Keeping your TFSA on track
The TFSA penalty works the same way as its RRSP counterpart, except there’s no $2,000 buffer. You’re charged 1% monthly on your entire over-contribution.
It’s important, however, to note that unused room carries forward with TFSAs, too. In practice this means you could set up your first TFSA in 2019 with up to $63,500, so long as you were at least 18 years old – the minimum age to open a TFSA – when the accounts were first established in 2009.
Bottom line? It pays to stay aware of the annual TFSA contribution limit (which edged up to $6,000 for 2019). And while your RRSP limit is in part a percentage of your earned income, the TFSA limit is the same for everyone.
TFSA over-contributions: How they happen
TFSA rules stipulate that once you withdraw funds, you can’t recontribute them until the following year, unless you have enough contribution room in the current year to do so. That means that if you’ve already contributed the maximum allowed for this year and you take out $5,000 to use for a trip, then change your mind and put it back, you’ve over-contributed by $5,000. But if you’ve only put in $4,000 this year, you can put back up to $2,000 by year-end without penalty.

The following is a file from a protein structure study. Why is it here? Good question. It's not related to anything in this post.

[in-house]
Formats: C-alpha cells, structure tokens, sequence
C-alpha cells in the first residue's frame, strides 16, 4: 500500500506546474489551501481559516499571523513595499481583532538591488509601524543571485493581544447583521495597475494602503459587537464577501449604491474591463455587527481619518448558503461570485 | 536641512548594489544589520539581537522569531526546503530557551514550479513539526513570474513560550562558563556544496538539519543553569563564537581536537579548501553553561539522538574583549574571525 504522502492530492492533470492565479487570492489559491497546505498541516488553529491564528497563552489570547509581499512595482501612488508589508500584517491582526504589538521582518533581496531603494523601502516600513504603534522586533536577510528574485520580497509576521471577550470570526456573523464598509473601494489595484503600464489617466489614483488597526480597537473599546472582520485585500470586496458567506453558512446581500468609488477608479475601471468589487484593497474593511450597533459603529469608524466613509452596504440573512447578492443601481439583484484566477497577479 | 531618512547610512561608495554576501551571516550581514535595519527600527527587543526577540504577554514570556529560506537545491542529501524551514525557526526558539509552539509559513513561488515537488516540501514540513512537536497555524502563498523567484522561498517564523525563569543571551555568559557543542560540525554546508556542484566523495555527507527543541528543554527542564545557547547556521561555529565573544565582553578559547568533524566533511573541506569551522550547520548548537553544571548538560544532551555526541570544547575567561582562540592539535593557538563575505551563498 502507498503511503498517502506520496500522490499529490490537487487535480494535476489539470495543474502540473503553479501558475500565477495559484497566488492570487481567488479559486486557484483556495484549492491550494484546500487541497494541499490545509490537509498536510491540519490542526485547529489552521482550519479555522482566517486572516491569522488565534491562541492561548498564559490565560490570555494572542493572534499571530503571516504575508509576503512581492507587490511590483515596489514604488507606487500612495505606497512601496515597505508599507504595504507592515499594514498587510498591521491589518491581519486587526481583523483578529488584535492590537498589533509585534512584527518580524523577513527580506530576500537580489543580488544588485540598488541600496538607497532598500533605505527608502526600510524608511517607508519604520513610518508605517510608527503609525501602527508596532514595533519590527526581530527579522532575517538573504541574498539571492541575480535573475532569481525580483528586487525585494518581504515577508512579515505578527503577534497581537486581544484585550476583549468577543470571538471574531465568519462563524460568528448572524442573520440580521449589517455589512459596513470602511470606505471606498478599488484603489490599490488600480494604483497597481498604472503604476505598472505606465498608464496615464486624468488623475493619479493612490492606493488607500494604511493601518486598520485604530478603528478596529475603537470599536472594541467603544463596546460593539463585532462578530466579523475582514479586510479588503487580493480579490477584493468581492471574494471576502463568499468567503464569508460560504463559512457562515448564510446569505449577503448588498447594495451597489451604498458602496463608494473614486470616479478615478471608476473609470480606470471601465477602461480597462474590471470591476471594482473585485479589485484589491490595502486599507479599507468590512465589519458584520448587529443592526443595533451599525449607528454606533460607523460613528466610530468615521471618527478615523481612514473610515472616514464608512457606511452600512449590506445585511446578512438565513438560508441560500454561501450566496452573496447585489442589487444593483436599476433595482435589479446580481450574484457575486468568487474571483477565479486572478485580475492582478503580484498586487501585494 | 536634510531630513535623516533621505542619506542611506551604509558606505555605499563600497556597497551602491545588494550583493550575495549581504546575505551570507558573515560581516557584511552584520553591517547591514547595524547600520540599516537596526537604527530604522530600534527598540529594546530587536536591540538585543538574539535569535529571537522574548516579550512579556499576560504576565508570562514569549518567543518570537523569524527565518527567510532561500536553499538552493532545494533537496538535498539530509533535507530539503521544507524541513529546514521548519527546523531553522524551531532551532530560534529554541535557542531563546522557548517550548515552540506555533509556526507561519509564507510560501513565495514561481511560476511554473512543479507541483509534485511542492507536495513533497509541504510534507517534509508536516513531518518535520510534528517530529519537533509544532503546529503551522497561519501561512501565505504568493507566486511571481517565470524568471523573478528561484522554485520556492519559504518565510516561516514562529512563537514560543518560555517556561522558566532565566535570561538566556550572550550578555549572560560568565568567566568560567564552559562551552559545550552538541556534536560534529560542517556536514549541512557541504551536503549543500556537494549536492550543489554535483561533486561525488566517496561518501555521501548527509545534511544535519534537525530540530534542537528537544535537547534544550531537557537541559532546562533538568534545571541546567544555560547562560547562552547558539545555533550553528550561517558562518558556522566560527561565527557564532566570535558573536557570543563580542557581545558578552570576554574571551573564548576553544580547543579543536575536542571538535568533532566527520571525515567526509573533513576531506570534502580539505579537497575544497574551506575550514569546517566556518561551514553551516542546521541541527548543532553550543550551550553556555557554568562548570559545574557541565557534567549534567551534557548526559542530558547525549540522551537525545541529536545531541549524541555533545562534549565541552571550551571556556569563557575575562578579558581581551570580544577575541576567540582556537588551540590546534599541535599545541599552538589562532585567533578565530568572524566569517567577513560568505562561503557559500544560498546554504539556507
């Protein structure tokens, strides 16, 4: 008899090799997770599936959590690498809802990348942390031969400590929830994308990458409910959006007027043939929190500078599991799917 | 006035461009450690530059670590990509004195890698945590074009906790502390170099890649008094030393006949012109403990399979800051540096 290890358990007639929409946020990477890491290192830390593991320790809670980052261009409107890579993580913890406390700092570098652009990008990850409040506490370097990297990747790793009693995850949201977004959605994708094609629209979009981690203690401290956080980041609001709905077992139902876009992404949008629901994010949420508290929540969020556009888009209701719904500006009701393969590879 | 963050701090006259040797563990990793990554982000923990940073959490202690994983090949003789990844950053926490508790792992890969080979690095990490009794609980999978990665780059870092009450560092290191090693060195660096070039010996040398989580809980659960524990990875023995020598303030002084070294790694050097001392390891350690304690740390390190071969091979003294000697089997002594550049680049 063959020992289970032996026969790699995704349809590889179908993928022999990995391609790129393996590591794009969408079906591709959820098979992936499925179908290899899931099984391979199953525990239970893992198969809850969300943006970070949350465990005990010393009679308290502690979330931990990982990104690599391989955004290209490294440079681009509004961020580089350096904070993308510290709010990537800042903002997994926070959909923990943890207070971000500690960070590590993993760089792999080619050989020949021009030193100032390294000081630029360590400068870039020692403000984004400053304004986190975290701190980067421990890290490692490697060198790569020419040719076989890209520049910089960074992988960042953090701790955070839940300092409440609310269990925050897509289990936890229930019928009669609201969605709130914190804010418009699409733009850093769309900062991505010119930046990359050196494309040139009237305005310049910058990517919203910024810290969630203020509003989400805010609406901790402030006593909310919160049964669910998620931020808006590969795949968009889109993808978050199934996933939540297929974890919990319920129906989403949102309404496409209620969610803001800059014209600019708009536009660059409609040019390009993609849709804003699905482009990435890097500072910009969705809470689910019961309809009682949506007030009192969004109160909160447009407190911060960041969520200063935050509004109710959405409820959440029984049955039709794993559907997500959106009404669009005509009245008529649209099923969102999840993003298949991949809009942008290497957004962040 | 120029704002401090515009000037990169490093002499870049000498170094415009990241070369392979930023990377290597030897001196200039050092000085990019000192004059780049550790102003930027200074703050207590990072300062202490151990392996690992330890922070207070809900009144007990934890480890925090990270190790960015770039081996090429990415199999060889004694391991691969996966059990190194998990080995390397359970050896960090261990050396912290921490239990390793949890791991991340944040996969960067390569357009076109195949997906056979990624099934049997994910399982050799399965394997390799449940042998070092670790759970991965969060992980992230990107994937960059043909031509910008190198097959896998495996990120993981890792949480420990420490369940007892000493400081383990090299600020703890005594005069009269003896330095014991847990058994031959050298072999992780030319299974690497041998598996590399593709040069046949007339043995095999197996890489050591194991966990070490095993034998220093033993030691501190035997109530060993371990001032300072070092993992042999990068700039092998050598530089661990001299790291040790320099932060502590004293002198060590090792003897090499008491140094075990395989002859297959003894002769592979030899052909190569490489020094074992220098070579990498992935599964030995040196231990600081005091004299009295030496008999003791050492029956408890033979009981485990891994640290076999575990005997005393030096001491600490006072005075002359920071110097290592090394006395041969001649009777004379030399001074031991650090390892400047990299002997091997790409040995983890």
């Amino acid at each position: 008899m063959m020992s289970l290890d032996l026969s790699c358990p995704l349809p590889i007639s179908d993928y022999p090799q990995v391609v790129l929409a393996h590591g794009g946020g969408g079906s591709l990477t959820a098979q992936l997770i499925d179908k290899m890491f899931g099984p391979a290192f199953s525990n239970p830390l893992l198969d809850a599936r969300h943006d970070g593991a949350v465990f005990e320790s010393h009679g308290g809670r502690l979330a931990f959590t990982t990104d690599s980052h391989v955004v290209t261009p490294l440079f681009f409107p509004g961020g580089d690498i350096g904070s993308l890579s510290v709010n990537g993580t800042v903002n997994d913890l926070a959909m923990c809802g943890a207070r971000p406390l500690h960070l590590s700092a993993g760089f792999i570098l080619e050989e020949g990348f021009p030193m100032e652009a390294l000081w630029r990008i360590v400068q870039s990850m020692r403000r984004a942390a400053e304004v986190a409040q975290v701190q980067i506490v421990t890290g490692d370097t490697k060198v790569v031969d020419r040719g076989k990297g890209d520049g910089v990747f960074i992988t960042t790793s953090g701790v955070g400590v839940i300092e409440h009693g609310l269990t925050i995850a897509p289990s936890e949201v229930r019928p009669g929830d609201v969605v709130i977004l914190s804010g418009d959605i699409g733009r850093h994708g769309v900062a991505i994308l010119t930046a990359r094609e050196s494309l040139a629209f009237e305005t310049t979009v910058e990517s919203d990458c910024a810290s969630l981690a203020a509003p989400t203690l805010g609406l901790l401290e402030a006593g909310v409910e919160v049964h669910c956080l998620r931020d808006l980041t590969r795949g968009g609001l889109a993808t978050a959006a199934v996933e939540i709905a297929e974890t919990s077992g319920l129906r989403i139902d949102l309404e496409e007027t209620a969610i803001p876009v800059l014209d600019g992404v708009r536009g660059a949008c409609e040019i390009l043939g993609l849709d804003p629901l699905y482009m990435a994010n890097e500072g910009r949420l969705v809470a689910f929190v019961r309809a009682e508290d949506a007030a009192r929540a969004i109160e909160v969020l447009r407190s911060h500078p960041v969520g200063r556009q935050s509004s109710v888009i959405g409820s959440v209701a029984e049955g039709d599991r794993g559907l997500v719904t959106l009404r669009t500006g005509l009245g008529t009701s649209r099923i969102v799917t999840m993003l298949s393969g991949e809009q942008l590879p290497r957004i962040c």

That said, the steady accumulation of contribution room since 2009 may mitigate this risk.
“Over-contributing was a bigger issue when TFSAs first started, because you only had a year or two of room [or $5,000 to $10,000],” says Ball. “So if you put in the full amount in year one or two, then made a withdrawal and put the cash back during the same year, you had a problem.” Today, assuming you haven’t contributed the maximum every year, you may have a bit of unused room that will cushion you from penalties.
Another potential pitfall: If you simply withdraw your TFSA funds, open a new TFSA elsewhere, and deposit the cash there, you could trigger a big over-contribution penalty. Remember that you don’t get the contribution room for that withdrawal back until the next calendar year, which means the entire deposit to your new TFSA would count as a fresh contribution in the current year.